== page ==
The Park Record editorial, December 10-13, 2011
December 9, 2011
This week’s Park Record news story about a controversy involving a woman whose car was impounded on State Road 224 has raised hackles among both residents and law-enforcement personnel. The emotional and deeply divided reactions suggest there is a big gap in communication between the Summit County Sheriff’s Department and the public.
Most of the outcry from citizens has focused on the fact that the woman, whose vehicle registration had expired five months earlier, felt intimidated by the officer who had told her she would have to get out of her car and walk to work. For his part, the sheriff believes the deputy was doing his job, albeit an unpopular one. But he was also forthright in his original assessment of the situation, saying he wished it had been handled more diplomatically.
The bigger question for us is: was it newsworthy and was the story handled fairly. We believe the answer, in both cases, is yes. However, we agree that some of the reaction to the article has been overblown.
As we were reminded by the news from Virginia on Thursday, in which a police officer was killed in a random attack during a traffic stop, officers never know when they might be confronted by a violent suspect. And while most of the time their job is routine, when there is a dangerous situation we expect them to put their own lives on the line to protect the rest of us.
That said, we give law-enforcement personnel extraordinary power to curtail our civil liberties, and we give them weapons to ensure their orders are followed. When sheriff’s deputies tell you to get out of your car, you do as they say and you are at their mercy.
For that reason we believe it is our duty as a news organization to diligently investigate any claim that a lawman may have abused that power. Better yet, we think it is important to ensure that line is never crossed. That is why, after the outcry over a confrontation between students and police at the University of California at Davis, we asked the Park City Police Department and the county Sheriff’s Department to define their policies concerning the use of pepper spray.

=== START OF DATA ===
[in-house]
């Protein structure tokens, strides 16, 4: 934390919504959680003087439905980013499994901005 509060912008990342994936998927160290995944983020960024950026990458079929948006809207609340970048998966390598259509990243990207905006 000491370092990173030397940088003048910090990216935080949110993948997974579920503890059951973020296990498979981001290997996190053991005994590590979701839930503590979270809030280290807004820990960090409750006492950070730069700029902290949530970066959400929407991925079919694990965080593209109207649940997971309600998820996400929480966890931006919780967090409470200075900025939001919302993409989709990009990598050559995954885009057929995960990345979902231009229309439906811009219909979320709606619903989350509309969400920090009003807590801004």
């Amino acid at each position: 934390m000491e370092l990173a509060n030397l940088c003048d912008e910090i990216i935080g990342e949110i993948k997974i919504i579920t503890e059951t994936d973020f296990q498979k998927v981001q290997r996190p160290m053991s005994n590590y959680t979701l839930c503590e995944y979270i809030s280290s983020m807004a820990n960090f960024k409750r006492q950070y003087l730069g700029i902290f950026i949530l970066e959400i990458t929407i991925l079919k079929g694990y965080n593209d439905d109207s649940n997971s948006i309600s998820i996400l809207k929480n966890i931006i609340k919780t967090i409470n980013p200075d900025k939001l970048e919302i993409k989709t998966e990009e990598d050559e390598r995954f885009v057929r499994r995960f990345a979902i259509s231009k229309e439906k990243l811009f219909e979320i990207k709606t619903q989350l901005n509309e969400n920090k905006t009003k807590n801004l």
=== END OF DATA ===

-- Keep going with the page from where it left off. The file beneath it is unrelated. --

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We believe that some of the bitterness exhibited during the sheriff’s reelection campaign a year ago revealed a perception that the department is, at times, overly aggressive in dealing with citizens involved in non-criminal offenses. At the time, we suggested the sheriff consider forming a citizen review board, similar to the one that is in place in Park City, to handle those kinds of complaints. Many, we believe, could be diffused by a third-party review. That has not happened.
In light of the public response to the most recent allegations of intimidating behavior, we believe that now is a perfect time to establish a more constructive way for citizens to express their concerns about the way they are treated by the sheriff’s department.
that way, that input should not be restricted to criticism. We are sure there are many people who have been aided in times of crisis by sheriff’s deputies, and it is important to hear from them, too. A review board could also hand out commendations for acts of heroism and contributions to the community.